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September 3, 2002


The opinion of the court was delivered by: John G. Koeltl, United States District Judge.


This action arises out of the plaintiffs' disputes with their mortgage lender, Fleet Real Estate Funding Corp. and its parent company Fleet Real Estate Funding Corp. (collectively, "Fleet"), and the plaintiffs' insurer, State Farm Fire and Casualty Co. and its parent company State Farm General Insurance Co. (collectively, "State Farm"), after a fire damaged their home and the plaintiffs attempted to obtain insurance proceeds for-the losses allegedly sustained. The plaintiffs, Michael and Cherie Burrell, proceeding pro se, claim that the defendants committed intentional fraud and a number of related tortious or otherwise wrongful acts, and discriminated against them in various ways after the fire.

The plaintiffs bring their claims of discrimination under federal and state statutes including Title VIII of the Civil Rights Act of 1968 (the "Fair Housing Act"), 42 U.S.C. § 3601, et seq. the Civil Rights Acts, 42 U.S.C. § 1981, 1982, 1983 and 1986; the New York City Human Rights Law, New York City Administrative Code § 8-101 et seq. and the New York State Human Rights Law, N.Y. Executive Law § 296 et seq. The plaintiffs also bring a number of state law claims against the defendants, variously, for tortious interference with contract, negligence, trespass, unjust enrichment, fraud and/or constructive fraud, intentional fraud in violation of Sections 349 and 350 of the New York General Business Law, and breach of the implied duty of good faith and fair dealing. Finally, the plaintiffs bring claims against State Farm for allegedly engaging in a pattern of racketeering activities in violation of the Racketeer Influenced and Corrupt Organizations Act ("RICO"), 18 U.S.C. § 1961 et seq., as well as claims against both Fleet and State Farm for conspiring to commit a number of the underlying wrongful acts alleged in the Second Amended Complaint.

By Opinion and Order dated July 7, 2001, the Court granted in part and denied in part the defendants' motions to dismiss a number of related claims asserted in the plaintiffs' First Amended Complaint. See Burrell v. State Farm Fire & Cas. Co., No. 00 Civ. 5733, 2001 WL 797461 (S.D.N.Y. July 12, 2001) ("Burrell I"). The Court denied the plaintiffs' motion for a preliminary injunction suspending their obligation to make mortgage payments to Fleet. The Court dismissed a number of the plaintiffs' original claims without prejudice, a number of the plaintiffs' claims survived, and the plaintiffs filed a Second Amended Complaint on August 23, 2001.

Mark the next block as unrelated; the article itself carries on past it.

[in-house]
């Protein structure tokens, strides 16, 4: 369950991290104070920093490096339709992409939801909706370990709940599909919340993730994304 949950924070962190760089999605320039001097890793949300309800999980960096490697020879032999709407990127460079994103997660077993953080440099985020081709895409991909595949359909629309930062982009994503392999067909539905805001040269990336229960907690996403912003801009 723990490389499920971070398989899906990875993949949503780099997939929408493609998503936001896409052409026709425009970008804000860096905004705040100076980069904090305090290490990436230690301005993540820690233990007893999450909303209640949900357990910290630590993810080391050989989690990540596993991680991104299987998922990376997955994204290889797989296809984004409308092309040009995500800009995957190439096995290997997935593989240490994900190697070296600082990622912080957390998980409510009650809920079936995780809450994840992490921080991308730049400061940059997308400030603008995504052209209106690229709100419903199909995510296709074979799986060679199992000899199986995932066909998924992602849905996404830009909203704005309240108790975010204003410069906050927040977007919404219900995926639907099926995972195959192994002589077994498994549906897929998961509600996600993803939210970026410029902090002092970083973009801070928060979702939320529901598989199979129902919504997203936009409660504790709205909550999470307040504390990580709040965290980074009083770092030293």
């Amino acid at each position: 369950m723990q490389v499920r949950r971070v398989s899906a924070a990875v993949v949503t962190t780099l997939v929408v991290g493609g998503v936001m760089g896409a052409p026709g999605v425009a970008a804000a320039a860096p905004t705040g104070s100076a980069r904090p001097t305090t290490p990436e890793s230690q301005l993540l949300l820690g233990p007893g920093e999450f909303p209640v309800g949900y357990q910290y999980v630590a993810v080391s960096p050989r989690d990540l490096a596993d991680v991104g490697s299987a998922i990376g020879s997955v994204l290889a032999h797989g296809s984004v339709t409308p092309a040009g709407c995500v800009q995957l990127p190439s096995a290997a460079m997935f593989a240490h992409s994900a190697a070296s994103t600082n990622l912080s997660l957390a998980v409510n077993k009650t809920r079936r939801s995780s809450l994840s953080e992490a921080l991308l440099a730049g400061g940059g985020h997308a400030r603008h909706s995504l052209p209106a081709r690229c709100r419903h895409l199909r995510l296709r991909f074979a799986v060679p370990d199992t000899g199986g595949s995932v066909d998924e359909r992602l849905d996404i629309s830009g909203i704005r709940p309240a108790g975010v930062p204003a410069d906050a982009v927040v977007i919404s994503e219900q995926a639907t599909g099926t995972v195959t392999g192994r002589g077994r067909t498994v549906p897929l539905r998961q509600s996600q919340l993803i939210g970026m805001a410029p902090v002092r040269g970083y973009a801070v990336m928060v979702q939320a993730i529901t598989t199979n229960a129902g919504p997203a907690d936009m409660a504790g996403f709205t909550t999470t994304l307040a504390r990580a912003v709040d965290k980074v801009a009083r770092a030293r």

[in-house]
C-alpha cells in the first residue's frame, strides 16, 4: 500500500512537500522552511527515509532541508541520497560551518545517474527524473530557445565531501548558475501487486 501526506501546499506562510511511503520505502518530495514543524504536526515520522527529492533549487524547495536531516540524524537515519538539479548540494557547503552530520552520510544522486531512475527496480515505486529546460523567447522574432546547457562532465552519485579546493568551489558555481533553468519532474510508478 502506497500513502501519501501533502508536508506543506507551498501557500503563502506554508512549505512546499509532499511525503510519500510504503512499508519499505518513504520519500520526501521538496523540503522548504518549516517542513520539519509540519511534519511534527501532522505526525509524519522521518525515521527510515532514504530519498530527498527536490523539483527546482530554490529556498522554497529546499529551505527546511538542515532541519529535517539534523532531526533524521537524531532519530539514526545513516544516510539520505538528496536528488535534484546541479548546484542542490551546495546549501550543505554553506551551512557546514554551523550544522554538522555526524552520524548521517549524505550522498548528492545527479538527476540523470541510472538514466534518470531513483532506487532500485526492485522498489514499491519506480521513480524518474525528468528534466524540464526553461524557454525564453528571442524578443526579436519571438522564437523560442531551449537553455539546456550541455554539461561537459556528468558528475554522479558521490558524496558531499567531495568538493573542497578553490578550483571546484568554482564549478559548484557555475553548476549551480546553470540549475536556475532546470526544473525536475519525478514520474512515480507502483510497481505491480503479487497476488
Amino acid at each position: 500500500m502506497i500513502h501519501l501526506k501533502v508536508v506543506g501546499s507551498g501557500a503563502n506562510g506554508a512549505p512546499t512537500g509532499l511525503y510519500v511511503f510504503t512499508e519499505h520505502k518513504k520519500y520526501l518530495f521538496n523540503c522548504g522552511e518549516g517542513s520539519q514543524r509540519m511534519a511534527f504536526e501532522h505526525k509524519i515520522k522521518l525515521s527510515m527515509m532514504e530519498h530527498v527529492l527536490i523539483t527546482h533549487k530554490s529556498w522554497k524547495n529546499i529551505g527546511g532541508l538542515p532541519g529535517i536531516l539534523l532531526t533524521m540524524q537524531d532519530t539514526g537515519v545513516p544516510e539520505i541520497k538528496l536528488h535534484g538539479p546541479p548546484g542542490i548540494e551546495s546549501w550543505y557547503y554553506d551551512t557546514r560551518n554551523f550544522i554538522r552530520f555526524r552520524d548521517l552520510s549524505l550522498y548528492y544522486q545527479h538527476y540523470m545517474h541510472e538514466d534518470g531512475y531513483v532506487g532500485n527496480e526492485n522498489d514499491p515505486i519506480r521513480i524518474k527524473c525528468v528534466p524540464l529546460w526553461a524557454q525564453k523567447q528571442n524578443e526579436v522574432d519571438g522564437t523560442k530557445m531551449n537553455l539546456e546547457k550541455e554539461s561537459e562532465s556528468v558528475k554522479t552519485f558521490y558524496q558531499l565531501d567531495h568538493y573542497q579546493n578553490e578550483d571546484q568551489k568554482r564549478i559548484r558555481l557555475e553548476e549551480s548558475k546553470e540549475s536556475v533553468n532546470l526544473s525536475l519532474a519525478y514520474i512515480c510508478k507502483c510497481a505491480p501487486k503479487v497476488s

There are currently several motions pending before the Court. The plaintiffs move for the entry of partial judgment pursuant to Rule 54(b) of the Federal Rules of Civil Procedure on the claims that were dismissed with prejudice in the Court's Opinion and Order dated July 7, 2002 in order to file an immediate appeal. The plaintiffs also move pursuant to Rule 52(c) for judgment on the pleadings as a matter of law on a number of the claims raised in the Second Amended Complaint. The defendants St.ate Farm and Fleet move pursuant to Rule 12(b)(6) to dismiss a number of claims raised in the Second Aftiended Complaint.


The first issue is whether to grant the plaintiffs' motion pursuant to Rule 54(b) for the entry of partial judgment on the claims that were dismissed with prejudice on July 7, 2001 in order to allow for an immediate appeal of the Order dismissing those claims, despite the fact that no final judgment disposing of all claims has been entered. Piecemeal appeals of this kind are generally disfavored. See Curtiss-Wright Corp. v. General Elec. Co., 446 U.S. 1, 10 (1980); Sears, Roebuck & Co. v. Mackey, 351 U.S. 427, 435-38 (1956). Rule 54(b) does, however, permit a district court to enter separate final judgment on any claim or counterclaim after making "an express determination that there is no just reason for delay." Fed.R.Civ.P. 54(b); see also Cuoco v. Moritsuqu, 222 F.3d 99, 110 (2d Cir. 2000). This power is largely discretionary, see CurtissWright Corp., 446 U.S. at 10, but is to be exercised in light of "judicial administrative interests as well as the equities involved," and giving due weight to "the historic federal policy against piecemeal appeals." Id. at 8 (internal quotation marks omitted).

Rule 54(b) motions should not be granted" routinely; they should be granted "only in the infrequent harsh case," where there exists "some danger of hardship or injustice through delay which would be alleviated by immediate appeal." Citizens Accord, Inc. v. The Town of Rochester, 235 F.3d 126, 128 (2d Cir. 2000) (per curiam) (internal citations and quotation marks omitted). Certification should not be granted solely at the request of the parties, and must instead be justified by a reasoned explanation for a departure from the normal practice of consolidating all claims and parties for review in a single appellate proceeding. See Cullen v. Margiotta, 618 F.2d 226, 228 (2d Cir. 1980).